Chris Rogers' Beaded Herringbone Mandala
I found Chris’ blog, Ella’s Craft Creations, though her participation in Sharon B’s TAST challenge this year. She is doing amazing things with all the stitches so far, using beads and mandala forms.
At the end of the year, she is going to put all the mandalas together into a wall hanging and auction it for St. Luke’s Hospice Charity in the UK.
In the meantime, we can all enjoy her beautiful work as she posts detailed photos on her blog!
Marilyn on a gemstone
I found this while bopping about on the net this weekend. Not exactly stitching or dance related, but he DOES put his tiny sculptures inside the eyes of needles…
Go see the video interview with the artist!
A possibly recurring series of cool needlework things I find on the web.
I found this on an old post on Craft recently and was just amazed at the lengths artists will take things. It’s kind of cool, though. Go look and then tell me what you think. Embroidery on Toast? Cross stitch on cereal? Cameos made out of oreos (OK, those are pretty cool…)
Angled View of Poppy Embroidery
Yesterday on whim, after telling the staff at my Father’s favorite restaurant about his passing, I stopped at the local antique store, with the hope of finding a copy of Priscilla Magazine or Home Needlework or somesuch (I’m an antique publications fanatic).
Instead, I found this treasure. As usual, you can click the pictures for more detail. I highly recommend it. The stitching is exquisite.) It’s about 22 by 22 inches, still with the original price tag of 50 cents from Kindall. So I need to go do some research and track it down.
The design reflects much of the art needlework done in the 1890s through about 1910 in the U.S. This one is poppies. It’s stitched on linen in a thick filament silk – not twisted at all, it looks like they put enough strands in the needle to be about the equivalent of 4-5 strands of cotton floss. But because it’s so much softer, it blends much better than that much cotton would. I’m sure that this was packaged in this size as thread… I’ve seen the advertisements for it.
As you can see, it’s not faded at all, and the stitching is exquisite. There is a small triangular voided area in the poppies shown above, where the petals meet, that I thought was an error, but then I realized that all of the poppies in that position have identical voided areas. It was designed to be made into a pillow – the linen to back the pillow is attached to the embroidered linen, ready to be made.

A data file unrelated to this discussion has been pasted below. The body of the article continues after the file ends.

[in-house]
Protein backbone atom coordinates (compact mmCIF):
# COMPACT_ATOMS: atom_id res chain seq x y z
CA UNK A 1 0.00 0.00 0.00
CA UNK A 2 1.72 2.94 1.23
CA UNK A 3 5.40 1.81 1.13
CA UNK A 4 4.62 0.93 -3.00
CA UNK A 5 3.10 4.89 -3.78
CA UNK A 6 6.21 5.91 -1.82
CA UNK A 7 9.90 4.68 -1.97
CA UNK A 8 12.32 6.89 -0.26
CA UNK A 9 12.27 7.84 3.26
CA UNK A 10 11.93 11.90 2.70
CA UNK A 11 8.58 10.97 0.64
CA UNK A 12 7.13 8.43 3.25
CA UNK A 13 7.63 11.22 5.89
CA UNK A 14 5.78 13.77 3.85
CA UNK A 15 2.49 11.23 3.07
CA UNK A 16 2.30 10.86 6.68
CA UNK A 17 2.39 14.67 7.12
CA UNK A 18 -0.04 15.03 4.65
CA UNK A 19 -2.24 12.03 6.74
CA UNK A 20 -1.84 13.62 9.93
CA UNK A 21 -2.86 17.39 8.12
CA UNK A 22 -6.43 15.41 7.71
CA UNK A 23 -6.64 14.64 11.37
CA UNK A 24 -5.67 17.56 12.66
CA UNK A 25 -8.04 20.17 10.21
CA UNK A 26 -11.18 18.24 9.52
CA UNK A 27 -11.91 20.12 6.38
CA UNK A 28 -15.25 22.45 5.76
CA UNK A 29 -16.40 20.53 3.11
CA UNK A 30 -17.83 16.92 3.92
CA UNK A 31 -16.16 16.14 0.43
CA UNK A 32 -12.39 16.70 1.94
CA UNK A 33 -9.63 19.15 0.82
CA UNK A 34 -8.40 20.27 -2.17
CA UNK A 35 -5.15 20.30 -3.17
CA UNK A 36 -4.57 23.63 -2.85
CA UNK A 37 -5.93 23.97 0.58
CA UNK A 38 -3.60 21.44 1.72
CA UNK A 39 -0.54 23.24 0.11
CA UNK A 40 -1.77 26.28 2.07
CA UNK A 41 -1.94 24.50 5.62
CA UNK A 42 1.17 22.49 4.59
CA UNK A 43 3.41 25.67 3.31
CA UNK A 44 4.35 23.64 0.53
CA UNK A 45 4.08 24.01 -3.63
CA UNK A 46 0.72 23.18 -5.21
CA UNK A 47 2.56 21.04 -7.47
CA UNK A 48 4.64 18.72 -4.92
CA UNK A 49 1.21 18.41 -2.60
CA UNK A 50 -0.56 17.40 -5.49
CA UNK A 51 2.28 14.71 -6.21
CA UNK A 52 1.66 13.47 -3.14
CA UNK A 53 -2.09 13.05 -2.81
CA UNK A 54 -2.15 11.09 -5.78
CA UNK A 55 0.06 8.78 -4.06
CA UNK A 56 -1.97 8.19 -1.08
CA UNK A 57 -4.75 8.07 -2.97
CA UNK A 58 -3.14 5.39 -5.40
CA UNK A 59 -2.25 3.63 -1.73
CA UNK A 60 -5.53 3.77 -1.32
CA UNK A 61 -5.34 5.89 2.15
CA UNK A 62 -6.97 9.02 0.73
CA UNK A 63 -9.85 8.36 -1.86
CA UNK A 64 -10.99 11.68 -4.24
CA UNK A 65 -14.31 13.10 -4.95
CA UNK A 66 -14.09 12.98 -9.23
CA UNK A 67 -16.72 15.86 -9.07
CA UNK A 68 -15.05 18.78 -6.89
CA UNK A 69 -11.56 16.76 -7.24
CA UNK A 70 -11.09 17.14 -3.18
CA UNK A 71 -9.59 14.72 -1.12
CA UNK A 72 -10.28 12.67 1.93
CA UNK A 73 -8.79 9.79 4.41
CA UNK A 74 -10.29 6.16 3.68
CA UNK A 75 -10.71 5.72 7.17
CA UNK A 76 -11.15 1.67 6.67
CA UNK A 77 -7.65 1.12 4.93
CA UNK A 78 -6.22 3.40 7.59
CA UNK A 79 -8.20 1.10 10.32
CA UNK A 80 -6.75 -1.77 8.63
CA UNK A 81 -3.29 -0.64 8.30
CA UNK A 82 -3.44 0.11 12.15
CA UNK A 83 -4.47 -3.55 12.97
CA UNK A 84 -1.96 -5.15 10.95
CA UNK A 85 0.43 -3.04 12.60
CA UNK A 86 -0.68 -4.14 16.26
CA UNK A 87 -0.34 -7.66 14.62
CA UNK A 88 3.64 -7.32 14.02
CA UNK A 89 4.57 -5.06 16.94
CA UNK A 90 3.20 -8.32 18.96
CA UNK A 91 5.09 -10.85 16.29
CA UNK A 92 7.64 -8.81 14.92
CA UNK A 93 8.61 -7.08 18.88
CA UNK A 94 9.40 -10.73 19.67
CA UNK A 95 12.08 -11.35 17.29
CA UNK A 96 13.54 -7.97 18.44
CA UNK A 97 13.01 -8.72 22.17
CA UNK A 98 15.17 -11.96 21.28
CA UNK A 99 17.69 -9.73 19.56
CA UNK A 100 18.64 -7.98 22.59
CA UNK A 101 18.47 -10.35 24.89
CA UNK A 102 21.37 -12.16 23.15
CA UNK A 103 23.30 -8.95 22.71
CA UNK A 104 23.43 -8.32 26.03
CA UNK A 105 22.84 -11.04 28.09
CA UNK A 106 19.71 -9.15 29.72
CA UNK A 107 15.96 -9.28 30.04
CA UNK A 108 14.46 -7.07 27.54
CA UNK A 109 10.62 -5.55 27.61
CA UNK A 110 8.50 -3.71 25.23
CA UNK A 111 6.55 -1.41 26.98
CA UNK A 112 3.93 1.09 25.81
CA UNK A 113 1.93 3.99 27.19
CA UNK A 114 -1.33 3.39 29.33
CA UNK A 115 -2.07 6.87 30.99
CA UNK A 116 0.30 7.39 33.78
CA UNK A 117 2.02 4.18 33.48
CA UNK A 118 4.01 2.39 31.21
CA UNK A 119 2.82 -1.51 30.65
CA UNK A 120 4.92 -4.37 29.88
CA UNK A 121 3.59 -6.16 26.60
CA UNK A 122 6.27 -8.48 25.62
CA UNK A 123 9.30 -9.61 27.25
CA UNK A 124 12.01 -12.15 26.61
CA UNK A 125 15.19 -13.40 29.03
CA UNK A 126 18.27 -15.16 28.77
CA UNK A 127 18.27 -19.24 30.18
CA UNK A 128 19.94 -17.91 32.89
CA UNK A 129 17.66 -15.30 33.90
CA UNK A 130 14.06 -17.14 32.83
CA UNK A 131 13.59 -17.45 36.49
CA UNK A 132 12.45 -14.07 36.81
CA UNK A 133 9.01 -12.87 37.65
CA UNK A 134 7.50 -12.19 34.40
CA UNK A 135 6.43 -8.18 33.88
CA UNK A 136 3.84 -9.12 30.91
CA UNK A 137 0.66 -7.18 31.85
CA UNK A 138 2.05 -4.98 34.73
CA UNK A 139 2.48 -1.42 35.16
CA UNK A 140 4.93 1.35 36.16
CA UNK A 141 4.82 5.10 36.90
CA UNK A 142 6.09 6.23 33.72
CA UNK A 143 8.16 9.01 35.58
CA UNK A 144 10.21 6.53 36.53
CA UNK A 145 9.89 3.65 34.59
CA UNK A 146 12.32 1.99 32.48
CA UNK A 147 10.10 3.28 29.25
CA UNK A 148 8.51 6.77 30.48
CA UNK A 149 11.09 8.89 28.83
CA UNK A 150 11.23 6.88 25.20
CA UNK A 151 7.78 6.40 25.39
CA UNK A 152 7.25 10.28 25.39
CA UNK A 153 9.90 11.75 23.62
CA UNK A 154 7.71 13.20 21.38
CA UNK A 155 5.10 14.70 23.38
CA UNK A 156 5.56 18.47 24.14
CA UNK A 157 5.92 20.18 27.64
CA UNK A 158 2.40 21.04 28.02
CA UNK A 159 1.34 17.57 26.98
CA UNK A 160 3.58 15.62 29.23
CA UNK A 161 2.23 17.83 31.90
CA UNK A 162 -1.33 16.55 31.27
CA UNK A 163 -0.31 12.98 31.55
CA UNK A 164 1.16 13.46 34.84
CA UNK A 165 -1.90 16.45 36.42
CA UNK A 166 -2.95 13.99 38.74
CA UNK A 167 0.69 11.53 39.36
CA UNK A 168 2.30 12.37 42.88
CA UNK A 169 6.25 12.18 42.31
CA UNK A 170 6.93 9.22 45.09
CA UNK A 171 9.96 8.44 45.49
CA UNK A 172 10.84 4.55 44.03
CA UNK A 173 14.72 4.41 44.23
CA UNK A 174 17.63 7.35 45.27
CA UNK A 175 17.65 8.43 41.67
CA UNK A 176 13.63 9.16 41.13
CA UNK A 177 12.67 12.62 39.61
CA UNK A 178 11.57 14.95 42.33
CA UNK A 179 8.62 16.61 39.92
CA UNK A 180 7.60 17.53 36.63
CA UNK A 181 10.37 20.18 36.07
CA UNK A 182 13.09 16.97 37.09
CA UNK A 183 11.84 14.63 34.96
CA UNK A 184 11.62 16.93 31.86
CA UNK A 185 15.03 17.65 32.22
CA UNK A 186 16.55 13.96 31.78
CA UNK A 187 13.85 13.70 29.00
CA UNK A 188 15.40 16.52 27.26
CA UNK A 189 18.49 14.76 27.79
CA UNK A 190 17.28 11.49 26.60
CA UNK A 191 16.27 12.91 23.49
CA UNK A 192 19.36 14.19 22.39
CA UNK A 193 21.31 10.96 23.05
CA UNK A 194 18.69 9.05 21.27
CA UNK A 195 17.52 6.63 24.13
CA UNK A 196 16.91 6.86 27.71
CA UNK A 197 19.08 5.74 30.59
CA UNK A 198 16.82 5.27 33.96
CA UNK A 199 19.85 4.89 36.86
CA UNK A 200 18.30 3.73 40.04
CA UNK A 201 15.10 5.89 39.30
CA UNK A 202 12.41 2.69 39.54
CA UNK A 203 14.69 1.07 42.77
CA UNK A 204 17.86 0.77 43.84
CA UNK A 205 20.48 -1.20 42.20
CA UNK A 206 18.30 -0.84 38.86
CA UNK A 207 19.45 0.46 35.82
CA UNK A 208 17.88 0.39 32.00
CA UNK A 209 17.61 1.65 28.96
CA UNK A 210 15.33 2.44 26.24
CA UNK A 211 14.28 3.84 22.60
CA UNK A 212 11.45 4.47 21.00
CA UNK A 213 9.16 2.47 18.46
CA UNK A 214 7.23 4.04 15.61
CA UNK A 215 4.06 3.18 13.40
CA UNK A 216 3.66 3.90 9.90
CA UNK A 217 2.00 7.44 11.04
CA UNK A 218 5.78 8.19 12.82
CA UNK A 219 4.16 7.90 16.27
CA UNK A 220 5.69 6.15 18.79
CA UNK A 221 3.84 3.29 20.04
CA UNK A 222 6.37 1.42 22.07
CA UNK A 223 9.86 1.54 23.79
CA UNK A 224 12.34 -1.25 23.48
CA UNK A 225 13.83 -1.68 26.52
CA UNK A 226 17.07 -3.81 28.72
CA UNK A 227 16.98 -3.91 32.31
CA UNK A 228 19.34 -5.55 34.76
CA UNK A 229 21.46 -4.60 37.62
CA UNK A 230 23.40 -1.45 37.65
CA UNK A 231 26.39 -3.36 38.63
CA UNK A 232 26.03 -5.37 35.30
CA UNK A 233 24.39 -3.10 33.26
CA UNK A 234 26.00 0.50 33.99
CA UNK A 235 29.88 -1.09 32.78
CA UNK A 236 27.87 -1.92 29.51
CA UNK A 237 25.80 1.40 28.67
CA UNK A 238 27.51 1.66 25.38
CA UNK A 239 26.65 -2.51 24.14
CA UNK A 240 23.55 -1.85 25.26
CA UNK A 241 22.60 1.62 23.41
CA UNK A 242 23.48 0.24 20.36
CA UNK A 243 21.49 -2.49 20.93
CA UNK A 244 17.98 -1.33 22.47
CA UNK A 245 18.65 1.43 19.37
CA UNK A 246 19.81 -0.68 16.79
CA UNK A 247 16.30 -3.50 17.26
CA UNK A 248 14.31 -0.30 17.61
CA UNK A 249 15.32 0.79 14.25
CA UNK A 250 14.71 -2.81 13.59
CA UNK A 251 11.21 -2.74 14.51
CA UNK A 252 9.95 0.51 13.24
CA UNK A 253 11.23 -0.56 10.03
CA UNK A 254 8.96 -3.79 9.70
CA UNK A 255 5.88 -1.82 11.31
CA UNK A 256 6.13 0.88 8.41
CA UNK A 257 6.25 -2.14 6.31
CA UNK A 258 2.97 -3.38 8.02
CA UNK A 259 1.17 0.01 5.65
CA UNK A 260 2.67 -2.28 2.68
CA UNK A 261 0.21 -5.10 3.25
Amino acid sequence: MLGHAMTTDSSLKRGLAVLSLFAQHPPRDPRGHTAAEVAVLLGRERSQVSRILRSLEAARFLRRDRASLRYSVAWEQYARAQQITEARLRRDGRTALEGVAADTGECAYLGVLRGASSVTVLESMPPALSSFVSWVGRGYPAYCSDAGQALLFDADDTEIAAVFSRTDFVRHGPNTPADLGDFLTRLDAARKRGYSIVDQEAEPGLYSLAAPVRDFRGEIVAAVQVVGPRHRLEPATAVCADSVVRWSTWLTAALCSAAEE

Coveting the threads I can no longer get, and feeling very pleased with myself for finding this.
Detail of open poppy
See the little trianglular voided spot? It’s in all the poppies shaped this way.
Detail of ribbon and the poppy buds
Detail of ribbon
Angled shot. I love how smooth the edges are on the stitching.
Edited 3/12/11 to add the photo of the poppy with the voided spot.
It’s something you sometimes hear in art circles – “Don’t get too precious” “Don’t be precious about it!” “Keep your work fresh, not precious.” Precious connotes perfectionism – sometimes overworking, sometimes underworking a piece in order to get it “just so.” For some reason, this is considered bad. (I’m a perfectionist…) But who am I to talk? When a friend complained about a town being too “twee,” I said, but I LOVE that town! (I also never told her that I was planning ot move there… and in fact, I didn’t – I fell in love and moved 2500 miles away instead!) maybe “precious” is in my blood.
You don’t hear the word precious thrown around in American needlework circles very often – sometimes I’ll hear it in the more avant-garde UK textile forums. I have, however, have had acquaintances tell me that American stitchers tend to replace creativity in design with perfect craftsmanship. Indeed, needlework kits feel the need to underscore “the back should look as good as the front.” And there is a fear here that someone will turn over your work and analyze the back… (I do, but not for neatness… I want to know HOW they did what they did!!)
Note on the photo – I’ve never met a cat named Precious that wasn’t psychotic and scary. Dora is NOT named precious, but she has the nickname of The Cuteness… does that count?
I’m not sure where I’m going with this ramble. So let me ask y’all a question – are spontaneity and craftsmanship deadly enemies? Can we have spontaneous, fresh design and still keep quality of stitching? Can stitching be taken into the “real art” world without sacrificing this?